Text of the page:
Escape And Self-Confinement In Kate Chopin's The Awakening

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Escape and Self-Confinement In the Awakening In Kate Chopin’s, The Awakening, Edna’s relentless pilgrimage for freedom resulted in her personal incarceration. Edna’s love for Robert, lack of loyalty in her marriage, and visits to the race track, were all attempts to become free from what society insisted. The results of these actions imposed more restrictions on Edna than society did. Edna’s marriage with Leonce was not exemplary. He was often away and did not give the love and affection that he once did. Edna described their marriage as, “purely an accident...He fell in love as men are in the habit of doing” (24). She was passionate with another man during their pre-marital interactions. However, Leonce’s wealth, pleasure, and persistent …show more content…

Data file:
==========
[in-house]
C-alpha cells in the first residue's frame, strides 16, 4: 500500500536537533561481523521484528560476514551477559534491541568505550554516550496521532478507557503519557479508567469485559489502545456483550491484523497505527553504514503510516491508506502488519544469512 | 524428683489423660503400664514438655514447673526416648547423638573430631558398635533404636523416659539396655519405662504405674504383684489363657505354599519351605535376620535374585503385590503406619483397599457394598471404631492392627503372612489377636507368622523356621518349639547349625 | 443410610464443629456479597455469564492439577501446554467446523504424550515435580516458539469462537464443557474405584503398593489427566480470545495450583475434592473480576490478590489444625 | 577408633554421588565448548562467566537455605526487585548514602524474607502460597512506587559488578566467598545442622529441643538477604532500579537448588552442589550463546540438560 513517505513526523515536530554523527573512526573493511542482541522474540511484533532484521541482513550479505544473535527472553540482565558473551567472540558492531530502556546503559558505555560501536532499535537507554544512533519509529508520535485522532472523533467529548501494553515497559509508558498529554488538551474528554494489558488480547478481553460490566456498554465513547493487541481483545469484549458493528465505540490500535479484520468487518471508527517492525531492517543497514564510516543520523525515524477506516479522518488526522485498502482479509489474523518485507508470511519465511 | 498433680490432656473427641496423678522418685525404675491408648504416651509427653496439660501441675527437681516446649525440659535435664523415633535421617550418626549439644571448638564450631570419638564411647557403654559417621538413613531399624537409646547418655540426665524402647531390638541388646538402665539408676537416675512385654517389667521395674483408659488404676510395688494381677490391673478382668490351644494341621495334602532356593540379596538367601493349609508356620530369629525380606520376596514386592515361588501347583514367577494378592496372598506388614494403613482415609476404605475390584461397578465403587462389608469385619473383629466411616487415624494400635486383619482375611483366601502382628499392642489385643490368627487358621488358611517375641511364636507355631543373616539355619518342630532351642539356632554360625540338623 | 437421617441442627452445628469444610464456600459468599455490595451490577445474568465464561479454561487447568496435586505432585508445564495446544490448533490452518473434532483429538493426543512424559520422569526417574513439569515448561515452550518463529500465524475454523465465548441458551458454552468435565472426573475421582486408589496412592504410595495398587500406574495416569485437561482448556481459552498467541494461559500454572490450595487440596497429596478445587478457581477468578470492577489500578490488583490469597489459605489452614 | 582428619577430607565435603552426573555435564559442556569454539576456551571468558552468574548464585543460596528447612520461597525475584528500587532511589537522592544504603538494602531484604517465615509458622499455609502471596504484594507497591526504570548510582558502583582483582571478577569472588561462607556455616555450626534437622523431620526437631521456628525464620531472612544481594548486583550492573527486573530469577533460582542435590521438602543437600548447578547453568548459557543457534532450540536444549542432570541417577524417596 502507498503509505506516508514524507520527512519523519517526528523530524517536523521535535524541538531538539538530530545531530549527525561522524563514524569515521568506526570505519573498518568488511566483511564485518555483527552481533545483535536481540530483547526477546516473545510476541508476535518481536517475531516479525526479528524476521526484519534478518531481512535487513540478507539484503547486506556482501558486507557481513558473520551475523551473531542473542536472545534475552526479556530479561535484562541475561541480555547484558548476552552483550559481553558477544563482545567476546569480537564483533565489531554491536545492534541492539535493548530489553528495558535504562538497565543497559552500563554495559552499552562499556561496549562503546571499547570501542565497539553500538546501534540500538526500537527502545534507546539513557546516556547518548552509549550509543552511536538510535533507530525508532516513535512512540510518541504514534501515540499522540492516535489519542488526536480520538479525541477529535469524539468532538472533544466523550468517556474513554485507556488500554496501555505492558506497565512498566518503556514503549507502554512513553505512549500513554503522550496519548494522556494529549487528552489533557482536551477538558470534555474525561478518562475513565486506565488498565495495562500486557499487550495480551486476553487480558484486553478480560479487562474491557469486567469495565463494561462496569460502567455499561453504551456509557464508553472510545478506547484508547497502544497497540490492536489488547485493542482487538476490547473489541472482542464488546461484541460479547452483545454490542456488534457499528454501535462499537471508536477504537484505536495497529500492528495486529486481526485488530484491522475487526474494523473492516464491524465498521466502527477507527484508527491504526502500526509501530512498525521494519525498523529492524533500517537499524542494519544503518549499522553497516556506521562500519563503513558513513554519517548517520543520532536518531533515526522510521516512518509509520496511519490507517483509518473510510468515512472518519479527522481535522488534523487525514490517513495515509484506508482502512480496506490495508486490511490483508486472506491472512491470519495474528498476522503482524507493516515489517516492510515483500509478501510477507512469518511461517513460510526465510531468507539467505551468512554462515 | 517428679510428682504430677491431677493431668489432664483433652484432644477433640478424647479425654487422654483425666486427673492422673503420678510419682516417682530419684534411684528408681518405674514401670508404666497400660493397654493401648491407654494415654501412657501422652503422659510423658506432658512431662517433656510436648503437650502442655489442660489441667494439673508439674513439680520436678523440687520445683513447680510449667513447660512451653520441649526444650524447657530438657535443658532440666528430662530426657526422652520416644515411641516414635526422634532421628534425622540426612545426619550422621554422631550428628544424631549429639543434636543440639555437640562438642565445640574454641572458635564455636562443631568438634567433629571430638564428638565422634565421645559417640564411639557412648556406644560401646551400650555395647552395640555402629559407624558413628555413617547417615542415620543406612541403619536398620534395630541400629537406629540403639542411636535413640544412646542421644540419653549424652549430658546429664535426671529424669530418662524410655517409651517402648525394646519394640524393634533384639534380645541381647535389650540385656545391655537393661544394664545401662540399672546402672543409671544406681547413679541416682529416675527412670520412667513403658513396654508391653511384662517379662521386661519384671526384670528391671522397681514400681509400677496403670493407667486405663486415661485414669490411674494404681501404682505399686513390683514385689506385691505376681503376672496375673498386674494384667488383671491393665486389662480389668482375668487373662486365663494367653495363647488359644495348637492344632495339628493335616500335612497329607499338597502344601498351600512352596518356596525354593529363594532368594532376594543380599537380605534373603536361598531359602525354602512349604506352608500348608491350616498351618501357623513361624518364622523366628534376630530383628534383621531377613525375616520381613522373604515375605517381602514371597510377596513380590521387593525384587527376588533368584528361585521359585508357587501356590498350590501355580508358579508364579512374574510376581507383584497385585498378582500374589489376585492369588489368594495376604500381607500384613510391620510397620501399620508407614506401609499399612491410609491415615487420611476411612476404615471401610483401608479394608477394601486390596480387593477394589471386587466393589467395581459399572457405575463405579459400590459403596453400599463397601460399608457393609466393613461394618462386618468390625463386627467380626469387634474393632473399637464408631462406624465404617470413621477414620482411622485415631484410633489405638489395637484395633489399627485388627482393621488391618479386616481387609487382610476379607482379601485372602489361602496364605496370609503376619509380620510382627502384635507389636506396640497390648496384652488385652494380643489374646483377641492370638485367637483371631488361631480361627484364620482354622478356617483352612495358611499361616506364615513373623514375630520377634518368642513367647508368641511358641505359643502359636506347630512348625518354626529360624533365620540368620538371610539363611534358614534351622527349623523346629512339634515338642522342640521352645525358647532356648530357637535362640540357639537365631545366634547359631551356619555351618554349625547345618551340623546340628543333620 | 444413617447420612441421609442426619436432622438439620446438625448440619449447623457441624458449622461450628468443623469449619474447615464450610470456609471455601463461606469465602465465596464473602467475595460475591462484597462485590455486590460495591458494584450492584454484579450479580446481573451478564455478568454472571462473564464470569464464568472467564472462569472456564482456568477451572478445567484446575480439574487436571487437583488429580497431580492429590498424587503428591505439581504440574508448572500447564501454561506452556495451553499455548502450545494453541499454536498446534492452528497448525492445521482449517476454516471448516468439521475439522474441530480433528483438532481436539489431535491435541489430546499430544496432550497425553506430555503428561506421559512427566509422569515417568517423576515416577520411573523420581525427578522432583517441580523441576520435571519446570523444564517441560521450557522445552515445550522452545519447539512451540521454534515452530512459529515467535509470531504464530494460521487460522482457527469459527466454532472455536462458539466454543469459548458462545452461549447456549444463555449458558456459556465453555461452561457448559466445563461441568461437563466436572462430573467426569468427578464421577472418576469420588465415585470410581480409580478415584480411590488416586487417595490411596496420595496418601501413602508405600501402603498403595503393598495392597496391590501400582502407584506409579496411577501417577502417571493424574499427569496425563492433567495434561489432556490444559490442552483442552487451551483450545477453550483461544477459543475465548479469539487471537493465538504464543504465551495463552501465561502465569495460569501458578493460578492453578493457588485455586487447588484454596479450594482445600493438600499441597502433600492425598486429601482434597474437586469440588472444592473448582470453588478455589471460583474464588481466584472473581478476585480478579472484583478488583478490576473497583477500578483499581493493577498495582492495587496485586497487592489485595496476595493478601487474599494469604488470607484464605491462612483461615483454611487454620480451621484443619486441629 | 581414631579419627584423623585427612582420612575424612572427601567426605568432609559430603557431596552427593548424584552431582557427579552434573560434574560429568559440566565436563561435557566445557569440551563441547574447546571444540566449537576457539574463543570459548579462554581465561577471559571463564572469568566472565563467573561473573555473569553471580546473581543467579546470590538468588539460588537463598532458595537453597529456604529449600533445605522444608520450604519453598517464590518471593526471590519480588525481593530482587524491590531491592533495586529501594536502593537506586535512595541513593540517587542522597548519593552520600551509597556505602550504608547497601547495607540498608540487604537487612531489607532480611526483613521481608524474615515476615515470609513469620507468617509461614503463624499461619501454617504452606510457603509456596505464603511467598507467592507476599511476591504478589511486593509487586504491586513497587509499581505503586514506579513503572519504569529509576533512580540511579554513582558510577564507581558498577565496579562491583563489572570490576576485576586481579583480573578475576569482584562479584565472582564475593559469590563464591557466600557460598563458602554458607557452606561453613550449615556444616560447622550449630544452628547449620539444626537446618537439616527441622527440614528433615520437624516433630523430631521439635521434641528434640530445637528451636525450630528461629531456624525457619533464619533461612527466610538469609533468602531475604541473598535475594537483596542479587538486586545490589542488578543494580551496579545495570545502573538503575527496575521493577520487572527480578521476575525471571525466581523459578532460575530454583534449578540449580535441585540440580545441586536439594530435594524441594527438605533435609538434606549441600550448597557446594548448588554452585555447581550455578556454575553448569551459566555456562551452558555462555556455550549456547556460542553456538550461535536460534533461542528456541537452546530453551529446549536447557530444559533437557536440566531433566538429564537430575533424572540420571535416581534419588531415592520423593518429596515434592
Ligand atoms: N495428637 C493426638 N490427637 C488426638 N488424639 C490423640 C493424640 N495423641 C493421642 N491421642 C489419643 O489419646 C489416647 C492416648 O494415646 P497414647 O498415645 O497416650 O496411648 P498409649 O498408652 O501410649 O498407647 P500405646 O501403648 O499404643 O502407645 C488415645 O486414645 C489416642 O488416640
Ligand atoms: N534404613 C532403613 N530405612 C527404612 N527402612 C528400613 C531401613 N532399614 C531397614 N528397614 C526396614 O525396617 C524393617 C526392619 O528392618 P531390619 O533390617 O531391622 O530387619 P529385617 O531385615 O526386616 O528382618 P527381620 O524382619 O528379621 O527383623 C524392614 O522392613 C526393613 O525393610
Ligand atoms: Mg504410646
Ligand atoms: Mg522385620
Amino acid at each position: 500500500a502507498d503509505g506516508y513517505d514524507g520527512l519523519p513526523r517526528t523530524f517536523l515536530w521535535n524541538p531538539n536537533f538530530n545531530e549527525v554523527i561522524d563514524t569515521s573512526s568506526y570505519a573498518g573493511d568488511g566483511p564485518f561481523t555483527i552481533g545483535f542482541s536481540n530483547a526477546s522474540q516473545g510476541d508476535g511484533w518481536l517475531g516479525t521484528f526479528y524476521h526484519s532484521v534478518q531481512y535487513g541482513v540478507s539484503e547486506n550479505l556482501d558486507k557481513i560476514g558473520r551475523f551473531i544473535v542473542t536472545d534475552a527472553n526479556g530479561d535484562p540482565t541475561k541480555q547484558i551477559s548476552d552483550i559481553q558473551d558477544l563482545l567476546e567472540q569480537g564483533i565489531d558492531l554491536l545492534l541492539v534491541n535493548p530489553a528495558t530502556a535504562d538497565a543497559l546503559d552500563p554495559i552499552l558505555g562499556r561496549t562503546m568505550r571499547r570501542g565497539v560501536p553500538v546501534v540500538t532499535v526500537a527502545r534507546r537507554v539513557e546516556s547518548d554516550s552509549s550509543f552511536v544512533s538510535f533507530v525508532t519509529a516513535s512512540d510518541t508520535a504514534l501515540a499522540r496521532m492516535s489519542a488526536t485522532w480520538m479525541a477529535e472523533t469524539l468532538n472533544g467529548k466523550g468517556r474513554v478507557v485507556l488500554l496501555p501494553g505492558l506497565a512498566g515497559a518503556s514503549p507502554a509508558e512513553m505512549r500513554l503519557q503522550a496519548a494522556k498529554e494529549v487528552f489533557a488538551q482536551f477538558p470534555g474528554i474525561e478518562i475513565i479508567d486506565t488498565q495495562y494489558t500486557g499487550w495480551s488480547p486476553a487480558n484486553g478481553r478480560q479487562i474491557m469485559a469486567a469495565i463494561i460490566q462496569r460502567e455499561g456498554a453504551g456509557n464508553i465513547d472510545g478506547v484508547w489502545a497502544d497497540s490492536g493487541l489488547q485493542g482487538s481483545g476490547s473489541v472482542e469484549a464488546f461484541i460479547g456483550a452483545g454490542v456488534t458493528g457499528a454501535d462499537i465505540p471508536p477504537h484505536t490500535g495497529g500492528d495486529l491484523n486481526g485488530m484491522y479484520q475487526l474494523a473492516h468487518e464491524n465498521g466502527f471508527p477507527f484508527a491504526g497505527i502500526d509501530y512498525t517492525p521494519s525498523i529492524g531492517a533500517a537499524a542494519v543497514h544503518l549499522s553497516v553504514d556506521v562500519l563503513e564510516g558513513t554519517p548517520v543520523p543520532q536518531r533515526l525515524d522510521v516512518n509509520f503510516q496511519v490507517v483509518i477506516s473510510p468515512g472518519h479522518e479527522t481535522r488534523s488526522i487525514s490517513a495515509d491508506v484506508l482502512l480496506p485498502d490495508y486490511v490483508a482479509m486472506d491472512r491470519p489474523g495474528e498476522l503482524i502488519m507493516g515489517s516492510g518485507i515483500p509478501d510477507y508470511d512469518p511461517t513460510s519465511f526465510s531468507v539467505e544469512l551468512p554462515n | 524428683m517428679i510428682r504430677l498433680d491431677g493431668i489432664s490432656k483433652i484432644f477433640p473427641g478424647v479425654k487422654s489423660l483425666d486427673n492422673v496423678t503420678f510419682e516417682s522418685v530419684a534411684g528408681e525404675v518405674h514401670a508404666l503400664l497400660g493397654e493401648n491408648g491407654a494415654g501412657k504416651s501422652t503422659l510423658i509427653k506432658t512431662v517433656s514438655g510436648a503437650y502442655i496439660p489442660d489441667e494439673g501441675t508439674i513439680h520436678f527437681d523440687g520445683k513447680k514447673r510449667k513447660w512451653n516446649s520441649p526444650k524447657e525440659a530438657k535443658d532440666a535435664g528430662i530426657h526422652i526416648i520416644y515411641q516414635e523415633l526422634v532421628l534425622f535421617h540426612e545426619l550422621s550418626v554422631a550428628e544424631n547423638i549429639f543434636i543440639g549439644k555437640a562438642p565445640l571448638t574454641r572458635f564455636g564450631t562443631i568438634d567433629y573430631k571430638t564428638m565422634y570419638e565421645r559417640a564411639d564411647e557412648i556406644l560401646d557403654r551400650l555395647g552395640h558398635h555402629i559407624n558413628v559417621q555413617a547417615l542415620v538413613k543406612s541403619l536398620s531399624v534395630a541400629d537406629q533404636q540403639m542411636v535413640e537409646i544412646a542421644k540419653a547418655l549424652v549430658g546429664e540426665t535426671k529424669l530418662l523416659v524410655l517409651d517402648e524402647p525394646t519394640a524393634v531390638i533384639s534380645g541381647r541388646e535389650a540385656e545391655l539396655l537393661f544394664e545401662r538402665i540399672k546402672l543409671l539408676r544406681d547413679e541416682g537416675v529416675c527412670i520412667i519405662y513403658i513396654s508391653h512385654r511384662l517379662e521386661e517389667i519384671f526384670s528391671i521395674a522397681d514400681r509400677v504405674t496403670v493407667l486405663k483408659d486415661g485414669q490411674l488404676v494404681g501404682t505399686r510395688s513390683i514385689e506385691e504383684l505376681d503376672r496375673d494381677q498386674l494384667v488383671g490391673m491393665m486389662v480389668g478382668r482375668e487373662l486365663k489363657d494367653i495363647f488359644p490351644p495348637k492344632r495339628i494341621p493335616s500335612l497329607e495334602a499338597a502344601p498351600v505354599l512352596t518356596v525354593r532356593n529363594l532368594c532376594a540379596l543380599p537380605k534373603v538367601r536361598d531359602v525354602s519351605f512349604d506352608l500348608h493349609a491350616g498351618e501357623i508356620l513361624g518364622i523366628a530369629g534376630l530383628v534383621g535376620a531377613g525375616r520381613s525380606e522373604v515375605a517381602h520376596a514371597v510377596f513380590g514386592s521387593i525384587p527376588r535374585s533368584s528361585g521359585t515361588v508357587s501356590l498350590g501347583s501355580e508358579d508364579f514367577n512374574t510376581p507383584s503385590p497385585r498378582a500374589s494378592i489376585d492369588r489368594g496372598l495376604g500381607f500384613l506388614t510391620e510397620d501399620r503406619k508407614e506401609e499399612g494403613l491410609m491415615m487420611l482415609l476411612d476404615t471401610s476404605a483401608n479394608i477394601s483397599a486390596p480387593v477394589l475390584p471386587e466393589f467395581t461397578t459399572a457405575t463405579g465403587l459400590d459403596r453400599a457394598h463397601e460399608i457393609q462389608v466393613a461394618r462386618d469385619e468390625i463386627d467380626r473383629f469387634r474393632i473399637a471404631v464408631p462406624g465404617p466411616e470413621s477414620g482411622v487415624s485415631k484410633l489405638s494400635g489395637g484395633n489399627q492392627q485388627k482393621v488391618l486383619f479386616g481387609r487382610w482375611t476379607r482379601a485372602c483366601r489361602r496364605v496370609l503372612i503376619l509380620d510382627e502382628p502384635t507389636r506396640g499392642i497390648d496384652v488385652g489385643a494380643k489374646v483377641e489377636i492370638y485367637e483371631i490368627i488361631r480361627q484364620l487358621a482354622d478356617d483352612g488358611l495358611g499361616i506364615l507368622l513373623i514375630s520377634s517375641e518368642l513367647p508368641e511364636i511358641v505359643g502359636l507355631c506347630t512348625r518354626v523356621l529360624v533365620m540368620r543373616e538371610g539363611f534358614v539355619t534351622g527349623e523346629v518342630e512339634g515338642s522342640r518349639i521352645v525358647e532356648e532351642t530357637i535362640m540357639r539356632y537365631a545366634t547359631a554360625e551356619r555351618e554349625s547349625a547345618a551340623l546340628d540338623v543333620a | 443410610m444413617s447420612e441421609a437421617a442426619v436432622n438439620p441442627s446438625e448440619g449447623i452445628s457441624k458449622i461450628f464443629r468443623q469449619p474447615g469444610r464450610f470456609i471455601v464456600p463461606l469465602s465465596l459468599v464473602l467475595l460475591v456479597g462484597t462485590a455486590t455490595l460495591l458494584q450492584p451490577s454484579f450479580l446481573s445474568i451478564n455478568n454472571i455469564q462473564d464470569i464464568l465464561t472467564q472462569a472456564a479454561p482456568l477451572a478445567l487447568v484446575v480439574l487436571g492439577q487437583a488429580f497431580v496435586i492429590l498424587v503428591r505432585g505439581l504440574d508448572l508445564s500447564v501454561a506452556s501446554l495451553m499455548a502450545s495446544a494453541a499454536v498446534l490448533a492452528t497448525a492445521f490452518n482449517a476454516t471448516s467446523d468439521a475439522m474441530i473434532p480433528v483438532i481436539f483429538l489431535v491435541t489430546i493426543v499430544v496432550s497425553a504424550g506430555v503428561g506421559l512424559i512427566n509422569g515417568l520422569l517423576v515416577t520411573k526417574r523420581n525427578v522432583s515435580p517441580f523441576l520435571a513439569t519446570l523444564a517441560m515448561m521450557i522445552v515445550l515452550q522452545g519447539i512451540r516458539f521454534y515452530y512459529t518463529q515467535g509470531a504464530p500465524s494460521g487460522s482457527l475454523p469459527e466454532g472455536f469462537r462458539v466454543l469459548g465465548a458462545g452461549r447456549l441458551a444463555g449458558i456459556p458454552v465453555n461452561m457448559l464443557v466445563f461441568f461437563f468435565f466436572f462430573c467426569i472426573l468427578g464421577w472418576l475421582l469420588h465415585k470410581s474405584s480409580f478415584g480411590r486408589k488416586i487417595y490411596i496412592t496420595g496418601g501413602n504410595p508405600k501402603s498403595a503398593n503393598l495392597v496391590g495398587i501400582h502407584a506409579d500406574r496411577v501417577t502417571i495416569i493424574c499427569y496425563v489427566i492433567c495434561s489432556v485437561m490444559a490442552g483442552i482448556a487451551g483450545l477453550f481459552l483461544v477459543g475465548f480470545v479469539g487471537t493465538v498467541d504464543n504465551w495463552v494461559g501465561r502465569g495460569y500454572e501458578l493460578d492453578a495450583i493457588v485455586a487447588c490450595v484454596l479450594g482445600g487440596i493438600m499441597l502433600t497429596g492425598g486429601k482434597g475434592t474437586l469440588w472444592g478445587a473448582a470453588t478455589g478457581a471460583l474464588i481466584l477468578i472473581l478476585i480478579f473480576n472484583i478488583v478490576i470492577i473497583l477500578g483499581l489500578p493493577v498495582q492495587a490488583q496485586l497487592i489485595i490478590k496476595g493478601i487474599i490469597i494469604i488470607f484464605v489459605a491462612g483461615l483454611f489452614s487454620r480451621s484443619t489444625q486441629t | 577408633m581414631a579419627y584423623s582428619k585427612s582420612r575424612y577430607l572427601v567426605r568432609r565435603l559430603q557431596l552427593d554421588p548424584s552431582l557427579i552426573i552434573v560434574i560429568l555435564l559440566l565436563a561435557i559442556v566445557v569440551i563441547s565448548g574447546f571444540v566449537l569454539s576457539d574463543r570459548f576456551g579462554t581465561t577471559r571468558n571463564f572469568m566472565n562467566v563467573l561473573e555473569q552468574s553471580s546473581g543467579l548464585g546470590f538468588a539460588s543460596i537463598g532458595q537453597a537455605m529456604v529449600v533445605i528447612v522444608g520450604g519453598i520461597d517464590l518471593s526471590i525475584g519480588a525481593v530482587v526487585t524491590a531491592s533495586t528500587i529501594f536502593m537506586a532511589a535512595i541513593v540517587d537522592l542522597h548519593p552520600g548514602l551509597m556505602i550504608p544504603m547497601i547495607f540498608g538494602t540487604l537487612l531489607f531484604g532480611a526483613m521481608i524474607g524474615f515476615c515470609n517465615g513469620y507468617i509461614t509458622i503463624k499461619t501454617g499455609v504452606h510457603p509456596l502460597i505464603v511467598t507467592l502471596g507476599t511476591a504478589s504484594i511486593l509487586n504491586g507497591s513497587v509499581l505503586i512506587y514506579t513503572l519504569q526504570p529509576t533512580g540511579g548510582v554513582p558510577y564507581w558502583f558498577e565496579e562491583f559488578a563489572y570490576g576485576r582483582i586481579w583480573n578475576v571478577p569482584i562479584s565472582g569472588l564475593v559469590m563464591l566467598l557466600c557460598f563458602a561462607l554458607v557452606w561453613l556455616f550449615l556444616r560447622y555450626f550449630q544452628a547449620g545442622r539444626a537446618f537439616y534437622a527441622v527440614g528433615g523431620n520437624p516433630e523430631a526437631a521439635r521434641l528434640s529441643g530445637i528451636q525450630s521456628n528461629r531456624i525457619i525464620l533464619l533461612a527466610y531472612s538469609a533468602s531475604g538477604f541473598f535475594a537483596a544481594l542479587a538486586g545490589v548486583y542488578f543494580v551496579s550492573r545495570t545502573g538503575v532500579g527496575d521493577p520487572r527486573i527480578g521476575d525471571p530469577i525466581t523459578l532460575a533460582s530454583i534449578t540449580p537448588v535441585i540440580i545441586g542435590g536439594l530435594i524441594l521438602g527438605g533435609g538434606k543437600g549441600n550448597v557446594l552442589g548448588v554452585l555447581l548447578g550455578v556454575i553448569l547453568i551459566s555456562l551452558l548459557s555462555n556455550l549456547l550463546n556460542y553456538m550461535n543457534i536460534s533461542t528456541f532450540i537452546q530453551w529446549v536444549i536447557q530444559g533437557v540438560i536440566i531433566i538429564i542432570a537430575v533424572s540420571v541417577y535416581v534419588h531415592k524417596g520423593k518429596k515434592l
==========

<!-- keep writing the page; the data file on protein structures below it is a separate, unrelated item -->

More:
He was frequently seen with her and accompanied her to several places, including their exclusive trip to Madame Antoine’s house. During these times, Edna never admitted her love or desire for Robert, only accepted it. She allowed him to do inappropriate actions: “he quietly rested his head against Mrs. Pontellier’s arm” (15). While this may not seem significant, it could have proceeded more improper actions. Robert eventually moved to Mexico, perhaps after realizing he would not be able to have a romantic relationship with Edna since she was “not free,” she was “Leonce Pontellier’s wife” (145). During Robert's leave, Edna changed her attitude toward her marriage when she tried to become more independent. She had a sudden infatuation for Robert that originated from feelings of desire that she could not get from her marriage with Leonce. She wanted to fulfill these feelings, leading to her lust for Robert. This act of sovereignty from her marriage led her to substantial pain and depression since her emotions could not be subdued by Robert while he was gone. When Robert returned from Mexico, he was hesitant and uncomfortable to talk or act romantically with Edna. Edna unveiled her sensuality to him in a blatant manner and became confused when he did not do the same. She tried to make him openly admit his love and even forced herself on him: such as the incident where she “leaned over and kissed him” (145). Her relentless infatuation with Robert made her feel free from her marriage and the norms she must follow as a married woman. It may have freed her in those senses, but it constrained her more in other aspects. She was profoundly in love with Robert, but then had to face reality. After Madame Ratignolle’s labor, Edna returned to the Pigeon House believing Robert would be there waiting. Instead, she found a note, inscribed, “ I love you. Good-bye--because I love you” (152). This note from

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